Aula Ottagona

USER RATING: 1 votes

Aula Ottagona HISTORY

The Aula Ottagona, or Octagonal Hall, is probably the best surviving structure from the Baths of Diocletian. Built in 306AD, the baths were the largest of the ancient world and could hold up to 3,000 people at a time.

Today, the remains of the baths can be seen over a wide area, with parts of the structure having been incorporated into other buildings, such as the Basilica Santa Maria degli Angeli e dei Martiri.

However, to get the best idea of the scale and make-up of the original structure, the Aula Ottogona is the place to visit. A domed structure that would have been one of several large chambers making up the original bath complex, the Aula Ottogona remains intact and is now used for exhibitions as part of the National Roman Museum.

Aula Ottagona TOURIST INFORMATION

DIRECTIONS TO Aula Ottagona

The nearest metro station is Republicca (line A).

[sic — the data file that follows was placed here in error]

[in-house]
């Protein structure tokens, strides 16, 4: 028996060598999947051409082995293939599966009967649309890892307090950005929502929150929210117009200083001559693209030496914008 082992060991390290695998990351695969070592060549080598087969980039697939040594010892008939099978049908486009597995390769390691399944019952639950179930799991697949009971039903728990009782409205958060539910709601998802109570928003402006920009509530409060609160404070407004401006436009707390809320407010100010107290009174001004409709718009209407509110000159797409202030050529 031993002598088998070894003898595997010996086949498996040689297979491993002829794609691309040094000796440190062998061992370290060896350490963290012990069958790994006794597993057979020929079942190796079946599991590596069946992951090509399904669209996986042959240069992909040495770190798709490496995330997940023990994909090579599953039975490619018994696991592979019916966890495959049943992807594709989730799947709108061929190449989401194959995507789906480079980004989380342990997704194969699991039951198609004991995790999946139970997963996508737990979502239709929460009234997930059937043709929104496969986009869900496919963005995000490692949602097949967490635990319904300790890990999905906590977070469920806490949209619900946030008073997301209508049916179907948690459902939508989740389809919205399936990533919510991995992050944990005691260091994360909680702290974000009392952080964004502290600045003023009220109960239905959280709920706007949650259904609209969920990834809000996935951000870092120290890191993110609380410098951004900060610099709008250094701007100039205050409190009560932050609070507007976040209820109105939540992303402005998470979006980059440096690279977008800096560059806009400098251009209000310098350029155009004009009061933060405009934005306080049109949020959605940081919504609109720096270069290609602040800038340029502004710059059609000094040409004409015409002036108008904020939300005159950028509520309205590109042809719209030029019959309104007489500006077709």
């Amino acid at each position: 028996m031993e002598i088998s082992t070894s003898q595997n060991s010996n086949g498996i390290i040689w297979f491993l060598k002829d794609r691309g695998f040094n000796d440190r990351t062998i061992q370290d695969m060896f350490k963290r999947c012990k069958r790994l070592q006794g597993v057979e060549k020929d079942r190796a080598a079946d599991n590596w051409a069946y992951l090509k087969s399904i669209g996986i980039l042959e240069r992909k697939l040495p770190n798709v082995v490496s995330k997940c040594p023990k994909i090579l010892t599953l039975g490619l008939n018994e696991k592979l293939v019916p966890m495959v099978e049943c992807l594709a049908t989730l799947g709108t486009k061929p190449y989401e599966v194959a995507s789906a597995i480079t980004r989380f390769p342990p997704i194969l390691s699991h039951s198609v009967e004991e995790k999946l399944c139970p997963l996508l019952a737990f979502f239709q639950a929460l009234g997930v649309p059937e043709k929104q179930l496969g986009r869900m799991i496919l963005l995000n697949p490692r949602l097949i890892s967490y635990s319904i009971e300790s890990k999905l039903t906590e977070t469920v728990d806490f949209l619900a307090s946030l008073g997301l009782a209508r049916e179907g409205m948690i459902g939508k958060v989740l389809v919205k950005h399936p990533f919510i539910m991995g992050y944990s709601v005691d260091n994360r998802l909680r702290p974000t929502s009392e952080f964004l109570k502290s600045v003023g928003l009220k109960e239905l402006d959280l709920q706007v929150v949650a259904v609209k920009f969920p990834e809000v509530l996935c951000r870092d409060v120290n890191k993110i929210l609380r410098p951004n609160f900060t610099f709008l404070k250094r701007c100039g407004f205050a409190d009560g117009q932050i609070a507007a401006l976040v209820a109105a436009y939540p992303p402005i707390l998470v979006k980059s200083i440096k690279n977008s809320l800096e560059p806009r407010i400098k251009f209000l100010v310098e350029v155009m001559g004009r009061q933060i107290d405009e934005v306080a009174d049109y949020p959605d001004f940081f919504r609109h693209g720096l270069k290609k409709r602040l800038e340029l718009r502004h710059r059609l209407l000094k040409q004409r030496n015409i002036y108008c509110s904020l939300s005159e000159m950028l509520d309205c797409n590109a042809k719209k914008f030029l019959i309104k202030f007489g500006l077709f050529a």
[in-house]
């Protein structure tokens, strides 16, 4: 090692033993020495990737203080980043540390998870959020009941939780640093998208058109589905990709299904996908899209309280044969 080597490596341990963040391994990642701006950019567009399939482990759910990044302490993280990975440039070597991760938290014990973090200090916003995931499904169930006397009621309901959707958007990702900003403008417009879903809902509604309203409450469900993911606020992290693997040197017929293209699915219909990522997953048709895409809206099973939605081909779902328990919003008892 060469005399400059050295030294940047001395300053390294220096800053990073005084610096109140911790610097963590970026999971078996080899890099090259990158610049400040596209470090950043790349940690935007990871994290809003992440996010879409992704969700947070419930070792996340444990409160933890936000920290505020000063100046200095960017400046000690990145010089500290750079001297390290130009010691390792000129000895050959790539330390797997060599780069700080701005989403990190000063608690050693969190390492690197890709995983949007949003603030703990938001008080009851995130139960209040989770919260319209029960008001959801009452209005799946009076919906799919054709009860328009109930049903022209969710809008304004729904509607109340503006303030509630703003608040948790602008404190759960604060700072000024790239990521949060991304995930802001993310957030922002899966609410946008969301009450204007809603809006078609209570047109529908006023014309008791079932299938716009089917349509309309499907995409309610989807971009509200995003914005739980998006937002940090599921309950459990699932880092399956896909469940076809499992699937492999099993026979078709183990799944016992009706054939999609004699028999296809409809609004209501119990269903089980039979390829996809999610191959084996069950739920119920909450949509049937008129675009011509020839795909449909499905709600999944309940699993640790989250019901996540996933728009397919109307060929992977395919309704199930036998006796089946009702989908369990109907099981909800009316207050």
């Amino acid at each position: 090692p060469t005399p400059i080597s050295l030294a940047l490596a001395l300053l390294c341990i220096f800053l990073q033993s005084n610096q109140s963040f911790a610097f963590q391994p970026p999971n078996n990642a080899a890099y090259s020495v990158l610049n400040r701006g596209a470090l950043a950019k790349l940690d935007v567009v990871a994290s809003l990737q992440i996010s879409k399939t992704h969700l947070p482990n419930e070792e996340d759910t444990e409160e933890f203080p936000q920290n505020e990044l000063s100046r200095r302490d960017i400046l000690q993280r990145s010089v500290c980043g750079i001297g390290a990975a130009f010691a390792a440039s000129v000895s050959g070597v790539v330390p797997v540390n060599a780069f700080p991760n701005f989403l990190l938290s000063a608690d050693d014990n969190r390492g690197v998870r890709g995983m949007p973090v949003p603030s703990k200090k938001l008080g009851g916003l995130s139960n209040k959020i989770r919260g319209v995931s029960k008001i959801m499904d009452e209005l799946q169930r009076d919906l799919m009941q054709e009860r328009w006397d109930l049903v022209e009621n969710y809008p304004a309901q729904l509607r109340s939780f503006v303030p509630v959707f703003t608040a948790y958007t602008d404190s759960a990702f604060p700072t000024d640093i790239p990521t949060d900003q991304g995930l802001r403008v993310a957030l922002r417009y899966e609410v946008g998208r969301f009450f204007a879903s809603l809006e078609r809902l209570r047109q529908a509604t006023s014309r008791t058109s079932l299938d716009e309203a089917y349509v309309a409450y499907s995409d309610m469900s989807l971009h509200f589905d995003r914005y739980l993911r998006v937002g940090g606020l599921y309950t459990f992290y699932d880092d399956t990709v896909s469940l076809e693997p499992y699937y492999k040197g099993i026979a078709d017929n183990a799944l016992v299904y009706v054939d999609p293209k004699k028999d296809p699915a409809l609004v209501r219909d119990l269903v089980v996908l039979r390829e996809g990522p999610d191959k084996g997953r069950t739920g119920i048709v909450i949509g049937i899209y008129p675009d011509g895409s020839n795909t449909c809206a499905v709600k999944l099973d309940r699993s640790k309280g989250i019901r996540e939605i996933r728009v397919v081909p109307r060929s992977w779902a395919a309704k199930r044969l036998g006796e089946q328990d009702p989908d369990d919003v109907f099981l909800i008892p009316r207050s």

LOCAL AMENITIES

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Aula Ottagona OPENING TIMES AND TICKET PRICES

The Aula Ottagona is currently closed except for exhibitions – check with the National Roman Museum for more information.

Aula Ottagona HISTORIC INFORMATION

NAME: Aula Ottagona
CONTINENT: EUROPE
Alt Name: Octagonal Hall
Country: Italy
Period: Ancient Rome
Sub-Region: Southern Europe
Date: 400AD - 499AD
City/Town: Rome
Figure: Diocletian
Resorts: Rome,

CONTACT DETAILS

Aula Ottagona ADDRESS

Aula Ottagona, National Roman Museum, 8 Via Giuseppe Romita, Rome.

Aula Ottagona PHONE NUMBER

+39 06 3996 7700

Aula Ottagona EMAIL

info@060608.it

RULED BY
Emperor :
Claudius Drusus
King :
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Prince :
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Duke :
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Lord :
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Just as empires rise and fall so do entry fees and opening hours! While we work as hard as we can to ensure the information provided here about Aula Ottagona is as accurate as possible, the changing nature of certain elements mean we can't absolutely guarantee that these details won't become a thing of the past. If you know of any information on this page that needs updating you can add a comment above or e-mail us.

User Comments

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Claudius Drusus 17 May, 2012

Hidden and not able to go inside, but worth a look if you're walking past.